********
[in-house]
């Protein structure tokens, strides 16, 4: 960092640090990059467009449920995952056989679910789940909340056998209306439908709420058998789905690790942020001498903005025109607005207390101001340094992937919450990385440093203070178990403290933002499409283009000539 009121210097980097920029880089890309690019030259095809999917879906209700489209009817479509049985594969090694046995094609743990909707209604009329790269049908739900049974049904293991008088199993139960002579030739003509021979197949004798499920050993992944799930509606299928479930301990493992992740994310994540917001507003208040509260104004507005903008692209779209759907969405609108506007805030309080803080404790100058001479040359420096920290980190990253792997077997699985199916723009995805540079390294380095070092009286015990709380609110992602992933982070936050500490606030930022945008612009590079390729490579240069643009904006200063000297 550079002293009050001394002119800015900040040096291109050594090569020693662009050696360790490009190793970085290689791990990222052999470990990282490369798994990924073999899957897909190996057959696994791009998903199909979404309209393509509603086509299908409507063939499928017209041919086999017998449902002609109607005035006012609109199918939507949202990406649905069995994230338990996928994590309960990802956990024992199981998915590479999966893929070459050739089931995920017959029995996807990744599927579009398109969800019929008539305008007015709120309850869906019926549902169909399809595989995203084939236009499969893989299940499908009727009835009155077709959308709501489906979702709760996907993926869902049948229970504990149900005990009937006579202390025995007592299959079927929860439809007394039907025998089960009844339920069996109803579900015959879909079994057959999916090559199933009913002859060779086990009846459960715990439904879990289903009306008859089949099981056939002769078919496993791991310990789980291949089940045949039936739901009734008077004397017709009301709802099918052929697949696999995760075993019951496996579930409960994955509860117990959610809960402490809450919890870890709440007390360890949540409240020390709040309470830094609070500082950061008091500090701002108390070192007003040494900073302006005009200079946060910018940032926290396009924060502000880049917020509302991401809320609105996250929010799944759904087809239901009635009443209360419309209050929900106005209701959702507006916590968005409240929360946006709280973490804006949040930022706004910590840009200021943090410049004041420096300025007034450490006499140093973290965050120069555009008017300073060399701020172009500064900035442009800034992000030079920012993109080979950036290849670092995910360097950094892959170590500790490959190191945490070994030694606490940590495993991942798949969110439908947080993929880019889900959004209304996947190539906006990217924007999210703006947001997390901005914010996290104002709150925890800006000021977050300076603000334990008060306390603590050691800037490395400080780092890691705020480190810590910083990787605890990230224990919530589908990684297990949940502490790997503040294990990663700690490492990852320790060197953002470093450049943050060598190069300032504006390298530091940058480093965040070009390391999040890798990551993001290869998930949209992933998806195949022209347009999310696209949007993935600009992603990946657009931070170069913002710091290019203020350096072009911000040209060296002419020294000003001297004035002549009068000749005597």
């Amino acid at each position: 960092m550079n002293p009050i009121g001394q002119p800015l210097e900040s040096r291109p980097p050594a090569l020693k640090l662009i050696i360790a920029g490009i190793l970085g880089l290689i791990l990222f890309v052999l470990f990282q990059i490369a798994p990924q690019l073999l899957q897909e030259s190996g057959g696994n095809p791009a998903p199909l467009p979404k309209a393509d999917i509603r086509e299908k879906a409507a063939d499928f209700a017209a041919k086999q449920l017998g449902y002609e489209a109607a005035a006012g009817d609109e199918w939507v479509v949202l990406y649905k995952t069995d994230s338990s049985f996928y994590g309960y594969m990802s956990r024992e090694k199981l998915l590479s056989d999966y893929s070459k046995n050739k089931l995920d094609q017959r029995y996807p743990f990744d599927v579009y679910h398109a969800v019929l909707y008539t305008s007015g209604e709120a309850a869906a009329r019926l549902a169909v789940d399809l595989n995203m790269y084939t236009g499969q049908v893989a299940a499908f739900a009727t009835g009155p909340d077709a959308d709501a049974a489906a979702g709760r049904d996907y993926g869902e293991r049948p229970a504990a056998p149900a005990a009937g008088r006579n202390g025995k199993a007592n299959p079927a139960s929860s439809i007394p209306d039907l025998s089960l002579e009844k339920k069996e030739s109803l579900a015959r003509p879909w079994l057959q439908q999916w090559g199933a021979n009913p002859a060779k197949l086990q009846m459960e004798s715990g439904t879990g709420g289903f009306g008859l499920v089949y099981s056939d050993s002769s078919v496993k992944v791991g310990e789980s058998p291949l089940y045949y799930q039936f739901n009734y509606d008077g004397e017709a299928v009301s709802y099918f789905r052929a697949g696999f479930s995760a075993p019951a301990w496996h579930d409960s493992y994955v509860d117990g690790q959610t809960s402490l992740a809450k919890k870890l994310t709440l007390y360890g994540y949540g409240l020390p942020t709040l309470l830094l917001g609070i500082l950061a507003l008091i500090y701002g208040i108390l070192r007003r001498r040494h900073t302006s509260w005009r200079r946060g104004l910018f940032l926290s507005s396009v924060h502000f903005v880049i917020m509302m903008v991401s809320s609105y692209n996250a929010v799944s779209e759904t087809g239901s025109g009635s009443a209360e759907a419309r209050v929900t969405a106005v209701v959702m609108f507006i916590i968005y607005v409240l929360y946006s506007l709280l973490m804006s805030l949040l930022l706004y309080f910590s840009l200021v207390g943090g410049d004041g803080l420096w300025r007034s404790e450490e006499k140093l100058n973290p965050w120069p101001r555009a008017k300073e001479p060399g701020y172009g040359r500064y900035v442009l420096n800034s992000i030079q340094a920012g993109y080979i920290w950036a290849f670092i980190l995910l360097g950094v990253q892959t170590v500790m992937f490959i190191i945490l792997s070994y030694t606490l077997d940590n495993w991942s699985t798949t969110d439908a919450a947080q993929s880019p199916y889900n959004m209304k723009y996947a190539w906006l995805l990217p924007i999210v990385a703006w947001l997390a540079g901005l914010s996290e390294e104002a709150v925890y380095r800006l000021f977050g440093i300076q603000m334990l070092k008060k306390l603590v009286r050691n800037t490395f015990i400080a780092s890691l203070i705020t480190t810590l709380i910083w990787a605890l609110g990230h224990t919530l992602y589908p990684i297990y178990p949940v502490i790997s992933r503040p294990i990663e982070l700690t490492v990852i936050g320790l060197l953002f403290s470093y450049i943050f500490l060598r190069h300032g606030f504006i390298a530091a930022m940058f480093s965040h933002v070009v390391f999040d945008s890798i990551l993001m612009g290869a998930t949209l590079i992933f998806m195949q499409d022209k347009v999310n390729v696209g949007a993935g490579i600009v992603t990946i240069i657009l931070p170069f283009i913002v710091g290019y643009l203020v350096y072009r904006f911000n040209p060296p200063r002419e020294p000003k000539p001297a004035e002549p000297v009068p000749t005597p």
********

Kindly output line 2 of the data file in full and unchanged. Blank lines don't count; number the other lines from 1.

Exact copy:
């Protein structure tokens, strides 16, 4: 960092640090990059467009449920995952056989679910789940909340056998209306439908709420058998789905690790942020001498903005025109607005207390101001340094992937919450990385440093203070178990403290933002499409283009000539 009121210097980097920029880089890309690019030259095809999917879906209700489209009817479509049985594969090694046995094609743990909707209604009329790269049908739900049974049904293991008088199993139960002579030739003509021979197949004798499920050993992944799930509606299928479930301990493992992740994310994540917001507003208040509260104004507005903008692209779209759907969405609108506007805030309080803080404790100058001479040359420096920290980190990253792997077997699985199916723009995805540079390294380095070092009286015990709380609110992602992933982070936050500490606030930022945008612009590079390729490579240069643009904006200063000297 550079002293009050001394002119800015900040040096291109050594090569020693662009050696360790490009190793970085290689791990990222052999470990990282490369798994990924073999899957897909190996057959696994791009998903199909979404309209393509509603086509299908409507063939499928017209041919086999017998449902002609109607005035006012609109199918939507949202990406649905069995994230338990996928994590309960990802956990024992199981998915590479999966893929070459050739089931995920017959029995996807990744599927579009398109969800019929008539305008007015709120309850869906019926549902169909399809595989995203084939236009499969893989299940499908009727009835009155077709959308709501489906979702709760996907993926869902049948229970504990149900005990009937006579202390025995007592299959079927929860439809007394039907025998089960009844339920069996109803579900015959879909079994057959999916090559199933009913002859060779086990009846459960715990439904879990289903009306008859089949099981056939002769078919496993791991310990789980291949089940045949039936739901009734008077004397017709009301709802099918052929697949696999995760075993019951496996579930409960994955509860117990959610809960402490809450919890870890709440007390360890949540409240020390709040309470830094609070500082950061008091500090701002108390070192007003040494900073302006005009200079946060910018940032926290396009924060502000880049917020509302991401809320609105996250929010799944759904087809239901009635009443209360419309209050929900106005209701959702507006916590968005409240929360946006709280973490804006949040930022706004910590840009200021943090410049004041420096300025007034450490006499140093973290965050120069555009008017300073060399701020172009500064900035442009800034992000030079920012993109080979950036290849670092995910360097950094892959170590500790490959190191945490070994030694606490940590495993991942798949969110439908947080993929880019889900959004209304996947190539906006990217924007999210703006947001997390901005914010996290104002709150925890800006000021977050300076603000334990008060306390603590050691800037490395400080780092890691705020480190810590910083990787605890990230224990919530589908990684297990949940502490790997503040294990990663700690490492990852320790060197953002470093450049943050060598190069300032504006390298530091940058480093965040070009390391999040890798990551993001290869998930949209992933998806195949022209347009999310696209949007993935600009992603990946657009931070170069913002710091290019203020350096072009911000040209060296002419020294000003001297004035002549009068000749005597």